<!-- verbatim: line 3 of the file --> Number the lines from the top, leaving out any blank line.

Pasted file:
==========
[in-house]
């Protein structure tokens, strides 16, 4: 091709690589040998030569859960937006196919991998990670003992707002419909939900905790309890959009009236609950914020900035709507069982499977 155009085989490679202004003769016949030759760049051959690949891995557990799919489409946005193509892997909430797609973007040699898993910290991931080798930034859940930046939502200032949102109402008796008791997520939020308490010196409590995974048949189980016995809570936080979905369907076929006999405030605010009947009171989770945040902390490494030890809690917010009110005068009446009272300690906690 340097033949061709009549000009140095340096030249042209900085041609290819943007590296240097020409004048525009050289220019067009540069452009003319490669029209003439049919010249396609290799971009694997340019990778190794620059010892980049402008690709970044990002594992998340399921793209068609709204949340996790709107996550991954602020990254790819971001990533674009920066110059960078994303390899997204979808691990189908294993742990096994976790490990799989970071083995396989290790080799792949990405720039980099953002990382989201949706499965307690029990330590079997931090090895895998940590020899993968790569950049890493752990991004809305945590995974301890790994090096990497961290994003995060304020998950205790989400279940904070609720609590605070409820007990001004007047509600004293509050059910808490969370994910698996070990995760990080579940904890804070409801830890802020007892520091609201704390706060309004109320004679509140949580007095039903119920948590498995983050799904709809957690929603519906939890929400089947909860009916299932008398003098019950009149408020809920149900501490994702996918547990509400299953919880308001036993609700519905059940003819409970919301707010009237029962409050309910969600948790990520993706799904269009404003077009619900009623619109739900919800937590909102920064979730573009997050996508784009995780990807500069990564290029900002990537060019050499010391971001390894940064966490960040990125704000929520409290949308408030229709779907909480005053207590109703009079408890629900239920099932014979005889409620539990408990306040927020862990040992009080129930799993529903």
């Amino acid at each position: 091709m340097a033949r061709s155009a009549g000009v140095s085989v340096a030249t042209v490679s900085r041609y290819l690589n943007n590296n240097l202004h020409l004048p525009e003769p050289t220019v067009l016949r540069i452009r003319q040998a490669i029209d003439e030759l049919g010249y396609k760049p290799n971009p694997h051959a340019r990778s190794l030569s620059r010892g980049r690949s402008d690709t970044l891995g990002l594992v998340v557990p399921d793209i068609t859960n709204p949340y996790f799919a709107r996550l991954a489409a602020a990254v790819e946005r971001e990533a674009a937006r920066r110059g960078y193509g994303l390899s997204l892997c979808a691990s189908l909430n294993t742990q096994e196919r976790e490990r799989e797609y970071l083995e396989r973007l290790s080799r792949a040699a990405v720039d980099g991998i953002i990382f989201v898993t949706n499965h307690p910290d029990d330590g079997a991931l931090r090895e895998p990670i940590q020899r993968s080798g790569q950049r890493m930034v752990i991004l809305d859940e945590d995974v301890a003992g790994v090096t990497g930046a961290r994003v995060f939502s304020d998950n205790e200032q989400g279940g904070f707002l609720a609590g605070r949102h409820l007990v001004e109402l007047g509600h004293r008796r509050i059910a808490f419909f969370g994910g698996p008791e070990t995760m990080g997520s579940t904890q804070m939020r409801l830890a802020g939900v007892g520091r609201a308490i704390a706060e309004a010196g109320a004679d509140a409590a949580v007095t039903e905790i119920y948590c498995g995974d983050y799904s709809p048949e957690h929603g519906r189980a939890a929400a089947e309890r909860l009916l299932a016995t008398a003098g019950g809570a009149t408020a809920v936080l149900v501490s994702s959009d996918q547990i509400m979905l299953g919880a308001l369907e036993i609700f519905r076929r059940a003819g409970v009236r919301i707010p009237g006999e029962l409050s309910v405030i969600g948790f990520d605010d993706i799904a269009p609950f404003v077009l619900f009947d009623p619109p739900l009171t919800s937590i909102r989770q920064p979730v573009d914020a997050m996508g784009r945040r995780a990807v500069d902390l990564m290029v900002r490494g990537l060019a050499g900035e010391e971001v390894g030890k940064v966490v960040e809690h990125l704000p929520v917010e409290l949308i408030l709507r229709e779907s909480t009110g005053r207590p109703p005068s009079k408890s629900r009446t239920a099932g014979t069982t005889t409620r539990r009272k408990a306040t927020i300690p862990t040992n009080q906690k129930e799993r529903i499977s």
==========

């Amino acid at each position: 091709m340097a033949r061709s155009a009549g000009v140095s085989v340096a030249t042209v490679s900085r041609y290819l690589n943007n590296n240097l202004h020409l004048p525009e003769p050289t220019v067009l016949r540069i452009r003319q040998a490669i029209d003439e030759l049919g010249y396609k760049p290799n971009p694997h051959a340019r990778s190794l030569s620059r010892g980049r690949s402008d690709t970044l891995g990002l594992v998340v557990p399921d793209i068609t859960n709204p949340y996790f799919a709107r996550l991954a489409a602020a990254v790819e946005r971001e990533a674009a937006r920066r110059g960078y193509g994303l390899s997204l892997c979808a691990s189908l909430n294993t742990q096994e196919r976790e490990r799989e797609y970071l083995e396989r973007l290790s080799r792949a040699a990405v720039d980099g991998i953002i990382f989201v898993t949706n499965h307690p910290d029990d330590g079997a991931l931090r090895e895998p990670i940590q020899r993968s080798g790569q950049r890493m930034v752990i991004l809305d859940e945590d995974v301890a003992g790994v090096t990497g930046a961290r994003v995060f939502s304020d998950n205790e200032q989400g279940g904070f707002l609720a609590g605070r949102h409820l007990v001004e109402l007047g509600h004293r008796r509050i059910a808490f419909f969370g994910g698996p008791e070990t995760m990080g997520s579940t904890q804070m939020r409801l830890a802020g939900v007892g520091r609201a308490i704390a706060e309004a010196g109320a004679d509140a409590a949580v007095t039903e905790i119920y948590c498995g995974d983050y799904s709809p048949e957690h929603g519906r189980a939890a929400a089947e309890r909860l009916l299932a016995t008398a003098g019950g809570a009149t408020a809920v936080l149900v501490s994702s959009d996918q547990i509400m979905l299953g919880a308001l369907e036993i609700f519905r076929r059940a003819g409970v009236r919301i707010p009237g006999e029962l409050s309910v405030i969600g948790f990520d605010d993706i799904a269009p609950f404003v077009l619900f009947d009623p619109p739900l009171t919800s937590i909102r989770q920064p979730v573009d914020a997050m996508g784009r945040r995780a990807v500069d902390l990564m290029v900002r490494g990537l060019a050499g900035e010391e971001v390894g030890k940064v966490v960040e809690h990125l704000p929520v917010e409290l949308i408030l709507r229709e779907s909480t009110g005053r207590p109703p005068s009079k408890s629900r009446t239920a099932g014979t069982t005889t409620r539990r009272k408990a306040t927020i300690p862990t040992n009080q906690k129930e799993r529903i499977s």